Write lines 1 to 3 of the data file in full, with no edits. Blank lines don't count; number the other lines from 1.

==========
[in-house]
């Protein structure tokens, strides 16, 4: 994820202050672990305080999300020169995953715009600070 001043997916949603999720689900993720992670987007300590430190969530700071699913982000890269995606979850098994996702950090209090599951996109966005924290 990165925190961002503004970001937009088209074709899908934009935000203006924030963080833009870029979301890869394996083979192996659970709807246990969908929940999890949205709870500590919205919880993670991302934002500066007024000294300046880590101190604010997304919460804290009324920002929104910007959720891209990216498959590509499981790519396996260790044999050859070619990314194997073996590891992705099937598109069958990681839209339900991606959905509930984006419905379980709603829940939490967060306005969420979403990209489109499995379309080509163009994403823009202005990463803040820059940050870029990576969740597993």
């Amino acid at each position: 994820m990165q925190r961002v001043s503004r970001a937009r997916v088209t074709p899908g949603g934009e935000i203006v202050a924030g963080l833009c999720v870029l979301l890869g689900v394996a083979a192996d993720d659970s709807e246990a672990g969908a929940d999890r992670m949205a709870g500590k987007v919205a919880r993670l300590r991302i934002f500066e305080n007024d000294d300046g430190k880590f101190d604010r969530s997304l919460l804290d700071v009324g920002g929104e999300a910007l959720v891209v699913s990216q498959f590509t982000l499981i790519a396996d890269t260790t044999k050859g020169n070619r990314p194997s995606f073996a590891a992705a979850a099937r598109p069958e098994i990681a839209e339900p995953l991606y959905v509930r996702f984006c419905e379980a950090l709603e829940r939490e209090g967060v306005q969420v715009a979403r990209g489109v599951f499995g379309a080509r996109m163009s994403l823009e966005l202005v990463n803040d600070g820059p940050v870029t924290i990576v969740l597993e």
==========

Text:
[in-house]
């Protein structure tokens, strides 16, 4: 994820202050672990305080999300020169995953715009600070 001043997916949603999720689900993720992670987007300590430190969530700071699913982000890269995606979850098994996702950090209090599951996109966005924290 990165925190961002503004970001937009088209074709899908934009935000203006924030963080833009870029979301890869394996083979192996659970709807246990969908929940999890949205709870500590919205919880993670991302934002500066007024000294300046880590101190604010997304919460804290009324920002929104910007959720891209990216498959590509499981790519396996260790044999050859070619990314194997073996590891992705099937598109069958990681839209339900991606959905509930984006419905379980709603829940939490967060306005969420979403990209489109499995379309080509163009994403823009202005990463803040820059940050870029990576969740597993």
């Amino acid at each position: 994820m990165q925190r961002v001043s503004r970001a937009r997916v088209t074709p899908g949603g934009e935000i203006v202050a924030g963080l833009c999720v870029l979301l890869g689900v394996a083979a192996d993720d659970s709807e246990a672990g969908a929940d999890r992670m949205a709870g500590k987007v919205a919880r993670l300590r991302i934002f500066e305080n007024d000294d300046g430190k880590f101190d604010r969530s997304l919460l804290d700071v009324g920002g929104e999300a910007l959720v891209v699913s990216q498959f590509t982000l499981i790519a396996d890269t260790t044999k050859g020169n070619r990314p194997s995606f073996a590891a992705a979850a099937r598109p069958e098994i990681a839209e339900p995953l991606y959905v509930r996702f984006c419905e379980a950090l709603e829940r939490e209090g967060v306005q969420v715009a979403r990209g489109v599951f499995g379309a080509r996109m163009s994403l823009e966005l202005v990463n803040d600070g820059p940050v870029t924290i990576v969740l597993e």